FreeKB - How to create command line options and flags in Perl
How to create command line options and flags in Perl

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Let's say you want to be able to use options and flags with one of your Perl scripts. In this example, the --name option is followed by a value of Jeremy.

perl example.pl --name Jeremy

 

In this example, the --help flag is used.

perl example.pl --help

 


The Options module can be used to provide support for command line options and flags. Import the Options module.

use Options;

 

Create the options and flags that you want to be able to use on the command line. The following script has two options (name and occuption) and one flag (help).

my $options = new Options(
  params => [
    ['name',       'n', "", 'Name.'],
    ['occupation', 'o', "", 'Occupation.']
   ],
  flags =>  [
    ['help', 'h', 'Looks like you need some help.'],
   ]
);

my %argv = $options->get_options();

 

You can now use if statements to do something when an option or flag is used.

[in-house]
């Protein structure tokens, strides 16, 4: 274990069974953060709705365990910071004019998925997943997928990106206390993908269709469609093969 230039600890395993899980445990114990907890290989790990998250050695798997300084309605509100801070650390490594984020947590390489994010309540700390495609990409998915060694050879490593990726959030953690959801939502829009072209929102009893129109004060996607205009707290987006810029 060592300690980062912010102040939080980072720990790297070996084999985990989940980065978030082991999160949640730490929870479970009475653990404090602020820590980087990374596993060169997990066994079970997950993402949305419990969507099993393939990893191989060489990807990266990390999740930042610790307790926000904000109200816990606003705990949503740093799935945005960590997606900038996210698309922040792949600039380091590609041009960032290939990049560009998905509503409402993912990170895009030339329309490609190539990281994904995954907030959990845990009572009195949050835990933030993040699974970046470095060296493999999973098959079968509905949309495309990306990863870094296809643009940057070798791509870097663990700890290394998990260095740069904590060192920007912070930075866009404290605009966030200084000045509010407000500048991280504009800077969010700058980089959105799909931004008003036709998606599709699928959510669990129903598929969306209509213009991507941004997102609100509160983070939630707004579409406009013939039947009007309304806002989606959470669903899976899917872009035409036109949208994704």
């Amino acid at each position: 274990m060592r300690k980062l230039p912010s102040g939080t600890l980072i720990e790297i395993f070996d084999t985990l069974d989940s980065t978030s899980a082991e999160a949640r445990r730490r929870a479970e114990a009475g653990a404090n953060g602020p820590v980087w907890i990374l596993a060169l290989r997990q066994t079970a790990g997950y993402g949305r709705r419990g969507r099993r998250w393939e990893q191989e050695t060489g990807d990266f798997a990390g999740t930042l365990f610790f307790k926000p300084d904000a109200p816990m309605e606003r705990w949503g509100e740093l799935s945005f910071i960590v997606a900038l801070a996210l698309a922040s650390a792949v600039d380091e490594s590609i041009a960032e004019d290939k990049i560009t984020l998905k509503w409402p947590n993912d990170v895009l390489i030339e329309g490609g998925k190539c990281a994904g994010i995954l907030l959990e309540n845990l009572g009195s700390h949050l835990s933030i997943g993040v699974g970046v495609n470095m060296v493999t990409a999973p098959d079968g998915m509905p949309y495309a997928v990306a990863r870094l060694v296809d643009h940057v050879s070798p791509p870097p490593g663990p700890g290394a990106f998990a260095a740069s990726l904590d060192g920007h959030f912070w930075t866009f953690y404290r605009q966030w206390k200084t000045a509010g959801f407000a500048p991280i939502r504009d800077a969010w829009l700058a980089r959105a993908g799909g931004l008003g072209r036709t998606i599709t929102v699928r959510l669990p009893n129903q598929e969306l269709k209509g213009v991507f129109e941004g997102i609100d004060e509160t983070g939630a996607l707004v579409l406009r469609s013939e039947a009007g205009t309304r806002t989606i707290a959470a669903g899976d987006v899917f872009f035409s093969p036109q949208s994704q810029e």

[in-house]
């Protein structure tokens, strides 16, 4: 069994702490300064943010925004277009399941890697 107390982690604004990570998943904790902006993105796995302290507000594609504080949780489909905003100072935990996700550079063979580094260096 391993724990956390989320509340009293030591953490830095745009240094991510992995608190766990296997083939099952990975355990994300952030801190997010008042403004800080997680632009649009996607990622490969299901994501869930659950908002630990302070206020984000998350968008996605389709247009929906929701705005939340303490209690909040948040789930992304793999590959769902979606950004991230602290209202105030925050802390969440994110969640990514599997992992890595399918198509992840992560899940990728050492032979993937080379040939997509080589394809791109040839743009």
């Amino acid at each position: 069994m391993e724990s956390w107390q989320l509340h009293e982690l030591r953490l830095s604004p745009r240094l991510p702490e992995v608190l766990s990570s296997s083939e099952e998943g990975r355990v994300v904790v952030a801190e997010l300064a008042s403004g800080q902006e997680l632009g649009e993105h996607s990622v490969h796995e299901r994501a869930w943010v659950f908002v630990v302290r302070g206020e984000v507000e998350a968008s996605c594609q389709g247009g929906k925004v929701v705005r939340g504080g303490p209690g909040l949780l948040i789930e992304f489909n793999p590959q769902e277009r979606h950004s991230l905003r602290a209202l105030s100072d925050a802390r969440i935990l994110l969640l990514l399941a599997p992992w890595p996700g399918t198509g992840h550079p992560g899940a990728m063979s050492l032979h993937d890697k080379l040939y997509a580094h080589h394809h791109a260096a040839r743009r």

if ($options->get_result('name') eq ""){
  print "You didn't use the -n or --name option on the command line";
}

 

Likewise, you can check to see if an option or flag is defined.

if (defined $help) { print "the help flag is defined\n"; }

 

Often, a variable is defined that contains the value passed to the option. In this example, the $name variable will contain whatever value follows the --name option on the command line.

my $name = $options->get_result('name');

 

This is a common if statement for the --help flag.

if ($options->get_result('help')){
  $options->print_usage();
  exit 0;
}

 


ARGV

Another option is to use the @ARGV array. In this example, the @ARGV array contains two variables, $first and $second.

my ($first, $second) = @ARGV;

 

When running the Perl script, the first string following the command will be loaded into the $first variable, nd the second string into the $second variable.

perl example.pl Hello World

 

Both variables can be printed using the @ARGV array. In this example, the @ARGV array will contain "Hello World".

print "@ARGV\n";

 

Or, each variable can be printed using $first and $second. In this example, the $first variable contains "Hello" and the $second variable contains "World".

print "$first\n";
print "$second\n";

 



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